Hi ChristineK,With any medications or treatments there are possible side effects.

What we seem.to forget is that side effects usually go away quickly when the cause is removed.

You say that the covid vaccine caused a reaction for yourself but I am presuming it passed quickly.

There are many people who will pass judgement on medications and treatments even without having tried them for themselves.

I myself do not tolerate medications well and have had side effects from the osteoporosis treatments, some of which were very bad.

I even went back on Ibandronate for a time taking the risks of side effects returning(which they did)

Yet I would never turn away from trying another treatment when offered it.

Why?? Because I am living with the results of 7 spinal fractures and osteoporosis so bad that I now struggle to feed myself.

My advice would be to try the infusion, that is the only way you will find out, this way you can form your own opinion.

These drugs have been tried and tested or years.

The covd vaccines have been rushed through in.weeks yet we take are chances because we know it is the main thing that is going to protect us from a terrible disease that can easily turn to death.

The osteoporosis treatments will not kill us, but multiple fractures do leave us in constant pain,disabled, immobile and dependant on others.

Good luck with what you decide to do.

So agree, stay strong.❤🌞❤

Hi, Sunseaandsand,Thank you for your reply. I'm so very sorry to hear of your fractures, you poor thing.

So far, I have never suffered anything like that🙏.

My mother suffered from Osteoporosis and Osteoarthritis though, and I am going down the same route. In later life she fractured very easily, but she never had any spinal fractures, I am going to have to think this through very carefully. I do have a lot of dental work to be carried out, so I can't start any treatment yet.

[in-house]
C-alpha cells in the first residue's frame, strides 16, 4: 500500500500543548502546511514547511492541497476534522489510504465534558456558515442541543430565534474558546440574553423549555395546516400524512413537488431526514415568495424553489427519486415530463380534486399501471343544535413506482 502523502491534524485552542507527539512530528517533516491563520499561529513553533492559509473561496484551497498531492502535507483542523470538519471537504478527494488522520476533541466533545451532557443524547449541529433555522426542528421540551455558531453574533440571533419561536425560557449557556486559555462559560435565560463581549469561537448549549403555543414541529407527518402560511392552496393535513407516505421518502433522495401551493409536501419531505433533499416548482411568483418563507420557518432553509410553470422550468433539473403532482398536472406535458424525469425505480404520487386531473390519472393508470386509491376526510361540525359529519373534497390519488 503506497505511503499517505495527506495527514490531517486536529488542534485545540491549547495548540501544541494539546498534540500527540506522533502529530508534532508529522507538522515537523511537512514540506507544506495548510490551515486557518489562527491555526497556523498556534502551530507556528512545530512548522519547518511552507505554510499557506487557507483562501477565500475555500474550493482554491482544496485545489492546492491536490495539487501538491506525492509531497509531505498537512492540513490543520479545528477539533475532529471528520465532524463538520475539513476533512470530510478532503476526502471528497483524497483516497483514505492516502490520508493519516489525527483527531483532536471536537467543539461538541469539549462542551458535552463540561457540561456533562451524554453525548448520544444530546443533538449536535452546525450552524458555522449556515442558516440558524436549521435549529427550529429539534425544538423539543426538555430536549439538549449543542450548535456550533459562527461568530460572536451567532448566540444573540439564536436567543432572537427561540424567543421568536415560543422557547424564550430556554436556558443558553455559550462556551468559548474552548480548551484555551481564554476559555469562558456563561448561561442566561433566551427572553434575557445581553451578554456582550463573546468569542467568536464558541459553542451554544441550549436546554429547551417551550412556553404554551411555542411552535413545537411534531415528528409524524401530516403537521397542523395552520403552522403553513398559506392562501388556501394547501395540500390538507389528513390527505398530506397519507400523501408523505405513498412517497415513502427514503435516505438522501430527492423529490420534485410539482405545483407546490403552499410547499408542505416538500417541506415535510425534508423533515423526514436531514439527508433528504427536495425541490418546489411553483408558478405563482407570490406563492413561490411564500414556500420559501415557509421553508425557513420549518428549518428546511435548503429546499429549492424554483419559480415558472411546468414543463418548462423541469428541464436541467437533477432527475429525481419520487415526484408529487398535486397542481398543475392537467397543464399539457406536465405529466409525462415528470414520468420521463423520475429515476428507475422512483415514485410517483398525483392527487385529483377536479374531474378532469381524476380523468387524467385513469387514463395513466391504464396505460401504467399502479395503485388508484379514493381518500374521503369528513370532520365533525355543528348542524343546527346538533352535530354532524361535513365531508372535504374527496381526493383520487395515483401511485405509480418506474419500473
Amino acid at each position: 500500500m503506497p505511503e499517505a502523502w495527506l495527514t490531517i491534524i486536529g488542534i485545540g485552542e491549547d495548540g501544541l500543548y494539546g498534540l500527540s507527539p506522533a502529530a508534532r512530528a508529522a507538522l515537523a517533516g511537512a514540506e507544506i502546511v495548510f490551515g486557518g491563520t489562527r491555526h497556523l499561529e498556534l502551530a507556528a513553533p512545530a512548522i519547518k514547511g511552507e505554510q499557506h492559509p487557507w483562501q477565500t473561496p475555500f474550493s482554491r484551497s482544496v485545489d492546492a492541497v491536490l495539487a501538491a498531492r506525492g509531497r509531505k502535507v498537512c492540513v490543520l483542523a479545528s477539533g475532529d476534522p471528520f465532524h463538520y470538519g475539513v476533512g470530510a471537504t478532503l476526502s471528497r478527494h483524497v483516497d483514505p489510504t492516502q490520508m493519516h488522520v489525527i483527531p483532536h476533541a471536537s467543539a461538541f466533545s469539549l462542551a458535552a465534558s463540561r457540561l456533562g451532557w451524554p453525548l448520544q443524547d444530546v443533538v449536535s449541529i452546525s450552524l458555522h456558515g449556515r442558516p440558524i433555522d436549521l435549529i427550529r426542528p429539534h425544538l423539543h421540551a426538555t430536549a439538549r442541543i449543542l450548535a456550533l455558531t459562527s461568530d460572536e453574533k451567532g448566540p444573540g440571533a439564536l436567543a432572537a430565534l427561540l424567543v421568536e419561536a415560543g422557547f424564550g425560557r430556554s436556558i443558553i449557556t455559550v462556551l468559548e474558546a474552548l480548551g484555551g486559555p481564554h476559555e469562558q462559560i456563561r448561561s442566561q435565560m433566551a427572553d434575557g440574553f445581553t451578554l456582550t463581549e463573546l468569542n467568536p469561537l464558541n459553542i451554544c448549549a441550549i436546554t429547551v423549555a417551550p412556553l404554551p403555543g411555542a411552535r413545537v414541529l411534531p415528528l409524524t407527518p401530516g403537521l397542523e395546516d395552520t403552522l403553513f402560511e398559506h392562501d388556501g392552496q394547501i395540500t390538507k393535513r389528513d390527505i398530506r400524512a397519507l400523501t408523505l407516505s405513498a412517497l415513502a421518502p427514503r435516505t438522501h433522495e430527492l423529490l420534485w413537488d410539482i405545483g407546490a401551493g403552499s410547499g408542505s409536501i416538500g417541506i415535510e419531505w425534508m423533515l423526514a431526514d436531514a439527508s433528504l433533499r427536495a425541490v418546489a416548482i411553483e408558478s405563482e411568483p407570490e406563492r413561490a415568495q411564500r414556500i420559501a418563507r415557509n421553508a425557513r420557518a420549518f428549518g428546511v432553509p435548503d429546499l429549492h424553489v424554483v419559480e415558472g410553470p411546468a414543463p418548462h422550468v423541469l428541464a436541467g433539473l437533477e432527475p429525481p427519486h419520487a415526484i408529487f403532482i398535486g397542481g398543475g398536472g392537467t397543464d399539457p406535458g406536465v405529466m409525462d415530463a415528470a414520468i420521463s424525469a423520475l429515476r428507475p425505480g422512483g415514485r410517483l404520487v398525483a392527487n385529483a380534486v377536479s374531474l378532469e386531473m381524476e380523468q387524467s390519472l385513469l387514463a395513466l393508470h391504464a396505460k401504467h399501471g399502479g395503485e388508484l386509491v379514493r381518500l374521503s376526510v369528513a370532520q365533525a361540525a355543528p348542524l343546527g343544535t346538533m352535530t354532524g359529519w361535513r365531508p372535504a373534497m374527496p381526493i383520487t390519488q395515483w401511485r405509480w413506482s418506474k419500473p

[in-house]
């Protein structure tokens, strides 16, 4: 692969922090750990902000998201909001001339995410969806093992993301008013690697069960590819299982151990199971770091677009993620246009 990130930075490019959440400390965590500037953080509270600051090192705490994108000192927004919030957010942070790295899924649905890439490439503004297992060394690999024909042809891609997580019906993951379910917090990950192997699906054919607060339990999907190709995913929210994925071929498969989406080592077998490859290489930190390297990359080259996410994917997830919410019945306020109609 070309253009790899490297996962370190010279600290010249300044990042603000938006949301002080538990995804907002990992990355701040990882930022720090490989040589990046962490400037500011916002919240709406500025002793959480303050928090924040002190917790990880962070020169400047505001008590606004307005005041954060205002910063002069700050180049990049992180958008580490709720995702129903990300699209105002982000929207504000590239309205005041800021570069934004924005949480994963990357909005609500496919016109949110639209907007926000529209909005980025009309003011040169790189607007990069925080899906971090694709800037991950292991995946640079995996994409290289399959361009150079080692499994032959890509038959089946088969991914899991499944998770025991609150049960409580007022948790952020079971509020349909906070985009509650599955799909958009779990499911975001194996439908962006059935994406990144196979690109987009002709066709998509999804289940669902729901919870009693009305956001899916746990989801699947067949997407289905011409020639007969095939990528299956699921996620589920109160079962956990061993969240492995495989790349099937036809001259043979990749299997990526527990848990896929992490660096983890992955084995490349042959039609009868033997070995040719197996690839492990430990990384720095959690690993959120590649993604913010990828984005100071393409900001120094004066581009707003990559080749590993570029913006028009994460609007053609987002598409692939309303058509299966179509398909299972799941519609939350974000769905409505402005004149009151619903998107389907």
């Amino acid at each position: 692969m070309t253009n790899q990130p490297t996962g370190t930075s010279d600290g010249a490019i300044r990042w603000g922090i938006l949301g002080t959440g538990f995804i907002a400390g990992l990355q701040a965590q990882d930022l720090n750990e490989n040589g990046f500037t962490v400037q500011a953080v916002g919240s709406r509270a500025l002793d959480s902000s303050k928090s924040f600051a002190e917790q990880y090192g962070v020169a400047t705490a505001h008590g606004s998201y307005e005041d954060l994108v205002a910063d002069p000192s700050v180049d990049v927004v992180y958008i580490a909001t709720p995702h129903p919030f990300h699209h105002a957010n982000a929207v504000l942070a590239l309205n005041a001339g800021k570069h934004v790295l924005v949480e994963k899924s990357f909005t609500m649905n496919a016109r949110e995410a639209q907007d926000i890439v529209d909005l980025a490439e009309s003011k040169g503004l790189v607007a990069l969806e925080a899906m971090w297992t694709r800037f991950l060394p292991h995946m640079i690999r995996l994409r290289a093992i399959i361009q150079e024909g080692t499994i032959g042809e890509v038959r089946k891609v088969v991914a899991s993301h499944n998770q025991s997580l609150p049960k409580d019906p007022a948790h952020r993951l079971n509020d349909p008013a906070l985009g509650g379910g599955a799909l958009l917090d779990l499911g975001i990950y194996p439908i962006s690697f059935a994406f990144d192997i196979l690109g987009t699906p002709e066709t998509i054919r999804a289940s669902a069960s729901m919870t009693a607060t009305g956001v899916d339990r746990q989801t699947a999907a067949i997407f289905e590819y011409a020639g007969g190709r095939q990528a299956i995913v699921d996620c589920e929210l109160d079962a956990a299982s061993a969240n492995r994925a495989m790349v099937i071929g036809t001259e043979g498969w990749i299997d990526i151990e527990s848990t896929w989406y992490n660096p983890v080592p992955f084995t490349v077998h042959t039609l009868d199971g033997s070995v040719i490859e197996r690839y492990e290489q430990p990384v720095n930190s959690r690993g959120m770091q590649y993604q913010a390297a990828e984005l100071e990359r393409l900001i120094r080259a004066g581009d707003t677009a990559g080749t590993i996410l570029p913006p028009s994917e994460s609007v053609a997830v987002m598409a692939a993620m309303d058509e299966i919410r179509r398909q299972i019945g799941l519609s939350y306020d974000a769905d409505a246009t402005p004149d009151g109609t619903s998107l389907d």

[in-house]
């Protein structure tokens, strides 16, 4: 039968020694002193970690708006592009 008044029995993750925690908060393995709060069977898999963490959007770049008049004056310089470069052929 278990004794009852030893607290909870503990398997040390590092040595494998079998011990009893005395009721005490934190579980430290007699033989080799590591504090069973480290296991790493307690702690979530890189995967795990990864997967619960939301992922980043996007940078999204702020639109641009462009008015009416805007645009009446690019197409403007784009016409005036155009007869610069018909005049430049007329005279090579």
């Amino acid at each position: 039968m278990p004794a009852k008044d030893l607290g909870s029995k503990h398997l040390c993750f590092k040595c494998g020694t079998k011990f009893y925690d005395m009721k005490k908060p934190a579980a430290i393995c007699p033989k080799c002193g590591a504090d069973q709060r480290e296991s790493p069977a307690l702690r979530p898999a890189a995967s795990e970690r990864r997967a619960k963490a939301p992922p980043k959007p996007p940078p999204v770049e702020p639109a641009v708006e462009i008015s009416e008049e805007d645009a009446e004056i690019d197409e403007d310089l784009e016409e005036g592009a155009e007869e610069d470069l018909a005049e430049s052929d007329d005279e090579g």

I wish you luck and hope that things get easier for you soon. Again, thanks for your valued reply. x

x

I respect your opinion but I maintain that we have a responsibility to ourselves to question every medication we are prescribed and to investigate side effects fully before committing ourselves to taking it. I was automatically prescribed Alendronic acid by a nurse during the phone call advising the results of my DEXA scan despite my suffering from stomach lymphoma and from hyperparathyroidism. This could have been catastrophic on 2 counts - the stomach issue is self evident but bone strengthening medication can actually make bones more brittle for parathyroidism sufferers and do no good whatsoever. These drugs are toxins, some of the side effects do not ‘go away quickly’ and people have to live with the consequences of taking them for the rest of their lives. I am certainly not advising against them but I do stress that all possible research should be done first and the risks evaluated.